When I describe Adidam as riddled with narcissism, I am speaking of it in all these respects: an exceptional, high-functioning NPD Guru, a loyal, bureaucratic following of compensating narcissists, and a horde of people struggling with ordinary issues of narcissism and co-dependency. Sprinkled through Adidam are an assortment of genuine NPD characters, in far higher proportions than you would find in the general population, but using the masks of religious authority to hide their disorder. Nonetheless, they remain the exception rather than the rule, and yet they function to manage and organize the commonplace narcissists and co-dependents who populate Adidam.

I would further suggest that all these varieties of narcissists are commonly attracted to religious and spiritual groups, especially those which foster authoritarian and absolutist beliefs. Adidam is far from unique in that respect. One could point to any number of both mainstream and “cult” religious movements as being similarly riddled with narcissists, though I hardly think that excuses Adidam in any way. The fact that Adidam is purportedly lead by an enlightened being, and that it teaches the way to become enlightened oneself, in no way guarantees that it is free of narcissistic exploitation and conflict. In fact, I would argue that movements that aspire to enlightenment or which make such claims are more likely to have narcissistic issues than groups with more mundane aspirations.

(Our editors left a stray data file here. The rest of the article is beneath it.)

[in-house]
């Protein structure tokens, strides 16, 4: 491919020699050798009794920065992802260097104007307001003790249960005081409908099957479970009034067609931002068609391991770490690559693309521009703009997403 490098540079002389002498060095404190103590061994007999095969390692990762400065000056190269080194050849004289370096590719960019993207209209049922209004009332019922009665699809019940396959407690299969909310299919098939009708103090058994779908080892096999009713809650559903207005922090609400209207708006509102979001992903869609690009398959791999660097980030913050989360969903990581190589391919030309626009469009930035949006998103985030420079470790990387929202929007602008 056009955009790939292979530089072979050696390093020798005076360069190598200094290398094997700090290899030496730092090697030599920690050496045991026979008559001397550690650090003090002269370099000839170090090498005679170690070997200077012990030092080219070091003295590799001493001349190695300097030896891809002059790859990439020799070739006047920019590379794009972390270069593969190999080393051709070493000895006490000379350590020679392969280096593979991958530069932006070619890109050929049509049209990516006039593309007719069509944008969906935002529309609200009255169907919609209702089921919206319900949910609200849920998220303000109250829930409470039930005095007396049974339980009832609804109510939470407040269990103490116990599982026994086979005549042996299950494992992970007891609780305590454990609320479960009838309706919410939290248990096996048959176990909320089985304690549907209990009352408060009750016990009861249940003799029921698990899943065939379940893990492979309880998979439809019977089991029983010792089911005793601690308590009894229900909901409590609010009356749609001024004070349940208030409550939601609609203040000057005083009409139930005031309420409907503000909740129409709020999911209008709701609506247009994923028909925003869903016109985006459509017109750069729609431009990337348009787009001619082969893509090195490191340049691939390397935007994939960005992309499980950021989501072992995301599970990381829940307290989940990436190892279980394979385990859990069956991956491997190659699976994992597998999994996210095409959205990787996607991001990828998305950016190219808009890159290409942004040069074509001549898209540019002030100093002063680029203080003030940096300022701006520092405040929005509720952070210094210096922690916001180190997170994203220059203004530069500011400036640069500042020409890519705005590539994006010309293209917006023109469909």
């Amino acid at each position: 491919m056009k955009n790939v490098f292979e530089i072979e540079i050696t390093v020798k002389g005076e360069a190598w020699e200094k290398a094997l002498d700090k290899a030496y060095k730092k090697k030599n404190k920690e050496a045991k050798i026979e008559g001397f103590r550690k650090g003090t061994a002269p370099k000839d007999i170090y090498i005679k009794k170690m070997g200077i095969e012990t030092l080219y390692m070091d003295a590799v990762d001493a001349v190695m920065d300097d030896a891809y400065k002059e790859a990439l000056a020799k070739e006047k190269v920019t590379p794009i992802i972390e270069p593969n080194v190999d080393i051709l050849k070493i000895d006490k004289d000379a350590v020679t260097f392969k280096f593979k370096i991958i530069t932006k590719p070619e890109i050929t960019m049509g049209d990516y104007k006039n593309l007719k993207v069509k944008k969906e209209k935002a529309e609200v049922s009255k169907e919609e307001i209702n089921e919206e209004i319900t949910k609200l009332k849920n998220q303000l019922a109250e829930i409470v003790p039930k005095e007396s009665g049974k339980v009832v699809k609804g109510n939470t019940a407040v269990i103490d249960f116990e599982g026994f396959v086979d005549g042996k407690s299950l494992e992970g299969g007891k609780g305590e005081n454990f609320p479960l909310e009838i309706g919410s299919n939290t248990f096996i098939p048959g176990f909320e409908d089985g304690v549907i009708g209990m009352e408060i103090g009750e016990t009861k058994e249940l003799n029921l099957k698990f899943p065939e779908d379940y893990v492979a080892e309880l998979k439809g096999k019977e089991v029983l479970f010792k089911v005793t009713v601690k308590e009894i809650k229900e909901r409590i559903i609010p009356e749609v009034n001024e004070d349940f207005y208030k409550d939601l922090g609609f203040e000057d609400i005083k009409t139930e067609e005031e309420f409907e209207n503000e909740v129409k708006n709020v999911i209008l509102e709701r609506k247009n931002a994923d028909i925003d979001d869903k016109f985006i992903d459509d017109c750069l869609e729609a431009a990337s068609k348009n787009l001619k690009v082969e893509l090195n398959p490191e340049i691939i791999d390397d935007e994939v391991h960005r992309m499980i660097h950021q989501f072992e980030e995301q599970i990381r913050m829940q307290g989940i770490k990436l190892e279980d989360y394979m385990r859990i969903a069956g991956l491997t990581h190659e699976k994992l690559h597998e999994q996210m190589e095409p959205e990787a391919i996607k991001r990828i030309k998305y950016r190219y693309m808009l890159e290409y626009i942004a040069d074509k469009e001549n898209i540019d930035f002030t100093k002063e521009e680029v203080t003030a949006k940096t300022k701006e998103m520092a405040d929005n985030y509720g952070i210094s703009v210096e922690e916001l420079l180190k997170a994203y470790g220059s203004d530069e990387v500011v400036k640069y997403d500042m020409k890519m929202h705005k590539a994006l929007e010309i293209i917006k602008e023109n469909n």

Now, you are right that accusing Adi Da of having NPD is a serious charge. I don't make it lightly. I don't even make it out of disrespect, the way one might accuse someone we don't like of being “psycho”. What I mean is that I don't see any other way of accurately describing Adi Da's personality issues, or of explaining the peculiar dynamics of his relationships, his organization, and his spiritual legacy. So let's get down to the basics of that charge, using the basic criteria for recognizing NPD, as described in Wikipedia (which seems to correspond well to every other source I've seen, including DSM-IV):

At least five of the following are necessary for a diagnosis [of Narcissistic Personality Disorder]:

1.has a grandiose sense of self-importance preoccupied with fantasies of unlimited success, power, brilliance, beauty, or ideal love
3.believes that he or she is "special" and unique and can only be understood by other special people